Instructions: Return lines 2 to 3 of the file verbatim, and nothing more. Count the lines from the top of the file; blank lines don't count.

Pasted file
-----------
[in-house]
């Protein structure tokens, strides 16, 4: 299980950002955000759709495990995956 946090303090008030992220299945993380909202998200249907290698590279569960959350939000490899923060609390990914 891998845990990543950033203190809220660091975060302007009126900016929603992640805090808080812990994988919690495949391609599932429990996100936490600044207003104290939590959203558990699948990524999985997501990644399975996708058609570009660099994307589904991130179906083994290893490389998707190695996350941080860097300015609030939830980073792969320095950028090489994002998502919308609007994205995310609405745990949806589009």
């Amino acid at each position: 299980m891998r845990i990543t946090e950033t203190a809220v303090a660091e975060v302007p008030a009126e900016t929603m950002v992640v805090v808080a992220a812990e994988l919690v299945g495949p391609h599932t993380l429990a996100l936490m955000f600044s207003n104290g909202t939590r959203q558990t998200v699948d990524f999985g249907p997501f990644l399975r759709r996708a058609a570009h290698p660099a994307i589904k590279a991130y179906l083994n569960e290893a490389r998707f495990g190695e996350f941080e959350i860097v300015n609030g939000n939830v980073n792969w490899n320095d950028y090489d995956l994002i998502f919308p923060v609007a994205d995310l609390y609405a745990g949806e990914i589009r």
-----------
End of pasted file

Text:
């Protein structure tokens, strides 16, 4: 299980950002955000759709495990995956 946090303090008030992220299945993380909202998200249907290698590279569960959350939000490899923060609390990914 891998845990990543950033203190809220660091975060302007009126900016929603992640805090808080812990994988919690495949391609599932429990996100936490600044207003104290939590959203558990699948990524999985997501990644399975996708058609570009660099994307589904991130179906083994290893490389998707190695996350941080860097300015609030939830980073792969320095950028090489994002998502919308609007994205995310609405745990949806589009």
């Amino acid at each position: 299980m891998r845990i990543t946090e950033t203190a809220v303090a660091e975060v302007p008030a009126e900016t929603m950002v992640v805090v808080a992220a812990e994988l919690v299945g495949p391609h599932t993380l429990a996100l936490m955000f600044s207003n104290g909202t939590r959203q558990t998200v699948d990524f999985g249907p997501f990644l399975r759709r996708a058609a570009h290698p660099a994307i589904k590279a991130y179906l083994n569960e290893a490389r998707f495990g190695e996350f941080e959350i860097v300015n609030g939000n939830v980073n792969w490899n320095d950028y090489d995956l994002i998502f919308p923060v609007a994205d995310l609390y609405a745990g949806e990914i589009r």